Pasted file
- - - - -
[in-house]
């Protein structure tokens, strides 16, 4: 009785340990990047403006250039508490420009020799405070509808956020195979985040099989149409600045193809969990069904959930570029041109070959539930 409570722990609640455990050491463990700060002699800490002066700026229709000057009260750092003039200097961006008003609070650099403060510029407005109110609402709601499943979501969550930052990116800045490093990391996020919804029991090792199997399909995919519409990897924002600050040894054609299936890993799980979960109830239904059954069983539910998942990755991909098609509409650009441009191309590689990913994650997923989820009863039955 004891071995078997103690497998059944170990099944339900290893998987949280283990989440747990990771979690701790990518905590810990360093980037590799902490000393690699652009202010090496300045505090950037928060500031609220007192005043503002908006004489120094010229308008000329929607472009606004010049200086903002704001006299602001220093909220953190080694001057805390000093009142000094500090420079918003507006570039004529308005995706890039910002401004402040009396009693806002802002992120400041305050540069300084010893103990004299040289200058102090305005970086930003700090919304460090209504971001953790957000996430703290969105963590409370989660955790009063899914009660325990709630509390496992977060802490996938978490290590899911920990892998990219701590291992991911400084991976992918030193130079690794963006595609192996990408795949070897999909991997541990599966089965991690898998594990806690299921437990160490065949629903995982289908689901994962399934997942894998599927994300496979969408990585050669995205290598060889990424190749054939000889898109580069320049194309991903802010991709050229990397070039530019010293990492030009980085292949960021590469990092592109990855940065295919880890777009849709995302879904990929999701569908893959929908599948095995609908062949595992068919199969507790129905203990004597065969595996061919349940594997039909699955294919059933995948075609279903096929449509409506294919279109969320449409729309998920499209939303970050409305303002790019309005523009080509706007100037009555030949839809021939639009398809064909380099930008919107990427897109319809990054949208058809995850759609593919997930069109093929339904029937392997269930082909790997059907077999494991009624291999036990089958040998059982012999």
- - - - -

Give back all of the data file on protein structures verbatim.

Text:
[in-house]
């Protein structure tokens, strides 16, 4: 009785340990990047403006250039508490420009020799405070509808956020195979985040099989149409600045193809969990069904959930570029041109070959539930 409570722990609640455990050491463990700060002699800490002066700026229709000057009260750092003039200097961006008003609070650099403060510029407005109110609402709601499943979501969550930052990116800045490093990391996020919804029991090792199997399909995919519409990897924002600050040894054609299936890993799980979960109830239904059954069983539910998942990755991909098609509409650009441009191309590689990913994650997923989820009863039955 004891071995078997103690497998059944170990099944339900290893998987949280283990989440747990990771979690701790990518905590810990360093980037590799902490000393690699652009202010090496300045505090950037928060500031609220007192005043503002908006004489120094010229308008000329929607472009606004010049200086903002704001006299602001220093909220953190080694001057805390000093009142000094500090420079918003507006570039004529308005995706890039910002401004402040009396009693806002802002992120400041305050540069300084010893103990004299040289200058102090305005970086930003700090919304460090209504971001953790957000996430703290969105963590409370989660955790009063899914009660325990709630509390496992977060802490996938978490290590899911920990892998990219701590291992991911400084991976992918030193130079690794963006595609192996990408795949070897999909991997541990599966089965991690898998594990806690299921437990160490065949629903995982289908689901994962399934997942894998599927994300496979969408990585050669995205290598060889990424190749054939000889898109580069320049194309991903802010991709050229990397070039530019010293990492030009980085292949960021590469990092592109990855940065295919880890777009849709995302879904990929999701569908893959929908599948095995609908062949595992068919199969507790129905203990004597065969595996061919349940594997039909699955294919059933995948075609279903096929449509409506294919279109969320449409729309998920499209939303970050409305303002790019309005523009080509706007100037009555030949839809021939639009398809064909380099930008919107990427897109319809990054949208058809995850759609593919997930069109093929339904029937392997269930082909790997059907077999494991009624291999036990089958040998059982012999």